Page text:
In 1981 the Hyatt Regency San Antonio opened with a new pedestrian connector that linked Alamo Plaza to the River Walk with concrete waterfalls, waterways and indigenous landscaping. Known as the Paseo del Alamo, this river "extension" actually flows from Alamo Plaza into the San Antonio River through the atrium of the hotel. This connector not only allows the hotel to market itself as being on Alamo Plaza and on the River Walk, but it provides the city with an urban park that connects the city's two largest tourist attractions.
Many downtown buildings like the Casino Club Building have street entrances and separate river entrances one level below. This separates the automotive service grid (for delivery and emergency vehicles) and pedestrian traffic below, and creating an intricate network of bridges, walkways, and old staircases. The San Antonio Spurs had their four NBA Championship victory parades/cruises along the river.
Growth forces expansion 
Expansion plans are underway for areas of the river north and south of Downtown. As chain restaurants and establishments have begun to flourish, now taking up about a third of commercial space, talk has begun at City Hall about limiting their existence on the River Walk and keeping a distinctively local flair. On May 30, 2009 the city opened the $72 million Museum Reach.
Two years later, in May 2011, the River Walk was extended by several miles to extend from Downtown to Mission Espada which is on the city's south side. This addition (named the "Mission Reach") is notable for its emphasis on ecological controls and improvements, as well as trail improvements to support both hiking and biking.
The River Walk has inspired similar projects in other cities, such as the Little Sugar Creek Greenway in Charlotte, North Carolina, the Cherry Creek Greenway in Denver, Colorado, and the Santa Lucía Riverwalk in Monterrey, Mexico.
After years of murmuring from locals and tourists about the water's quality, talk has also begun about cleaning up the water, although the muddy bottom and silt deposits make this difficult. The muddy bottom does receive an annual cleaning during the Mud Festival.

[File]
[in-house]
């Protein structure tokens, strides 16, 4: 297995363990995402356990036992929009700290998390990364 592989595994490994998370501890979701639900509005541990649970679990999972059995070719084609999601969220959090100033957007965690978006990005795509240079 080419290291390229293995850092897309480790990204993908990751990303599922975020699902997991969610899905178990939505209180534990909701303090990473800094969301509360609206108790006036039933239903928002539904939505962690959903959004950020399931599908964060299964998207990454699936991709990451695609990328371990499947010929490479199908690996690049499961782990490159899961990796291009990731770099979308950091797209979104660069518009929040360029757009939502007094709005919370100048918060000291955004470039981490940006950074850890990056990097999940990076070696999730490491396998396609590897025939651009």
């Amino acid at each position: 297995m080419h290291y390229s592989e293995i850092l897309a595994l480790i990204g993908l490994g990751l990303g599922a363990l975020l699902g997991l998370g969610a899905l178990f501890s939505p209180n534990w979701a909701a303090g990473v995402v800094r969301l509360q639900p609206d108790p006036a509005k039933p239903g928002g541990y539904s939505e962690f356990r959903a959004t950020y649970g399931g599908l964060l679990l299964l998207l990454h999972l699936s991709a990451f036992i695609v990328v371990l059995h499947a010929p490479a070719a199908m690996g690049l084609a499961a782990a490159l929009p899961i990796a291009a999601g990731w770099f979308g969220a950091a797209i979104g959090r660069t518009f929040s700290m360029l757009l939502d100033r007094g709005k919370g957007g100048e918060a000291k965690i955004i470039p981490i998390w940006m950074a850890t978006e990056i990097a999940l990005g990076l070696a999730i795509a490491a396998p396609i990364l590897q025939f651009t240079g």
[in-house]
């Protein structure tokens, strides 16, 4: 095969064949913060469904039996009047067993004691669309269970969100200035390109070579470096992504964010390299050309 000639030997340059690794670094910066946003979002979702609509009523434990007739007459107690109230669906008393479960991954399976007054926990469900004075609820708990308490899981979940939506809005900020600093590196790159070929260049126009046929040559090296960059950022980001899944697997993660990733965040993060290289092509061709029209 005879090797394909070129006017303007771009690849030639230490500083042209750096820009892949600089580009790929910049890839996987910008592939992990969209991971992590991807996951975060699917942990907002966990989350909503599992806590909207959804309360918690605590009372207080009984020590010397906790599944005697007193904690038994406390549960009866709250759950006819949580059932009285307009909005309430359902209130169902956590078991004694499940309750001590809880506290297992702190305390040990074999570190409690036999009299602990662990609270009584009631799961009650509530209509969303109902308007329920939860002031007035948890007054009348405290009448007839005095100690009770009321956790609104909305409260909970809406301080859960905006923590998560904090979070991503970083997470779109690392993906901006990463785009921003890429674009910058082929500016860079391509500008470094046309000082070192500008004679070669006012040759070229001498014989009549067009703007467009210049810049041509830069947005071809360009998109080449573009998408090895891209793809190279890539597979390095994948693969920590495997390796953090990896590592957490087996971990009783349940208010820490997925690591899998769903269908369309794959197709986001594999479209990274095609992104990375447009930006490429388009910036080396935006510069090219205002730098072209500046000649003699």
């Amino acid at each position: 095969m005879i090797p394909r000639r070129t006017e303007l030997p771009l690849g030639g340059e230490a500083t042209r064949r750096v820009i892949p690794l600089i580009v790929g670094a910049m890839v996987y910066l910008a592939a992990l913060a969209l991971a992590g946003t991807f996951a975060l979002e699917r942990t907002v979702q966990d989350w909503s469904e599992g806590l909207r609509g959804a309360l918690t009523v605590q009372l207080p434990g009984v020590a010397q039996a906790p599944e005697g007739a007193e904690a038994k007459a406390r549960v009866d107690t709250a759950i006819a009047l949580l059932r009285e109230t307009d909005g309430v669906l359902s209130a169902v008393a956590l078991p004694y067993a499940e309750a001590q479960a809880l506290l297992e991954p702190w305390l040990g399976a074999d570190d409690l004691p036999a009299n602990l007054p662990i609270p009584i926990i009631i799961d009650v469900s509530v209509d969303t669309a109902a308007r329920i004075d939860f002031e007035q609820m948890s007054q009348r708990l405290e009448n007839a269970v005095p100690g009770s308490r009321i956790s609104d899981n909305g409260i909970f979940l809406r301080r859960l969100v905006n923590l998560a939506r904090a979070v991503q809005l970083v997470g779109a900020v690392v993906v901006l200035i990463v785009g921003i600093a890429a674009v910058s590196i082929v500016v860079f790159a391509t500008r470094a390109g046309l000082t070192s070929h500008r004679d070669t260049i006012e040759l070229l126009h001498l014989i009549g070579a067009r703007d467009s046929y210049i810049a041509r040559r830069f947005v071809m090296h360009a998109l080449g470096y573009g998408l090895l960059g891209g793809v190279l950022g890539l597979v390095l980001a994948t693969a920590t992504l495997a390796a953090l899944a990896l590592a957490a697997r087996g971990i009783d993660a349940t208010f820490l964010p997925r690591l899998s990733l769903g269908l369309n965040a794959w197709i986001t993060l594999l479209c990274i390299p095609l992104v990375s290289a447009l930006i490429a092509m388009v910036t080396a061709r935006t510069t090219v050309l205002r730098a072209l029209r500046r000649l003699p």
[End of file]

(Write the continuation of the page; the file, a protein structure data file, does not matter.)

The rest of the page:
See also 
- Inside the Gates, Daughters of the Republic of Texas Library: San Antonio Flood of 1921. Drtlibrary.wordpress.com (2010-09-24). Retrieved on 2013-05-04.
- San Antonio River Authority: Museum Reach. Sanantonioriver.org (2009-05-30). Retrieved on 2013-05-04.
- San Antonio River Authority: Mission Reach Ecosystem Restoration and Recreation Project. Sanantonioriver.org. Retrieved on 2013-05-04.
- Washburn, Mark. (2012-04-27) Take a walk on the artsy, wild side of the greenway. Charlotte Observer. Retrieved on 2013-05-04.
- Searns, Robert (2007-03-16) River walk to creekfront: Community perseverance pays off. American Trails Magazine. Retrieved on 2013-05-04.
- Luis Xavier Rangel-Ortiz (2008). Sociocultural Identity and Self Conceptualizations of Mexican Transnational Entrepreneurs (MTNE) in San Antonio, Texas. ProQuest. p. 5. ISBN 978-0-549-67593-8.
- River Walk Drained; Mud Party To Follow KSAT News, San Antonio, Texas (2009-01-06).
- Texas Travel: San Antonio's Riverwalk Mud Festival. Gotexas.about.com (2012-04-09). Retrieved on 2013-05-04.
|Wikimedia Commons has media related to: San Antonio River Walk|
- San Antonio River Improvements Projects — Website run by the San Antonio River Authority covering current and future projects along the River Walk
- The World Famous San Antonio River Walk — business/tourist online guide
- River Walk — San Antonio Conventions and Visitors Bureau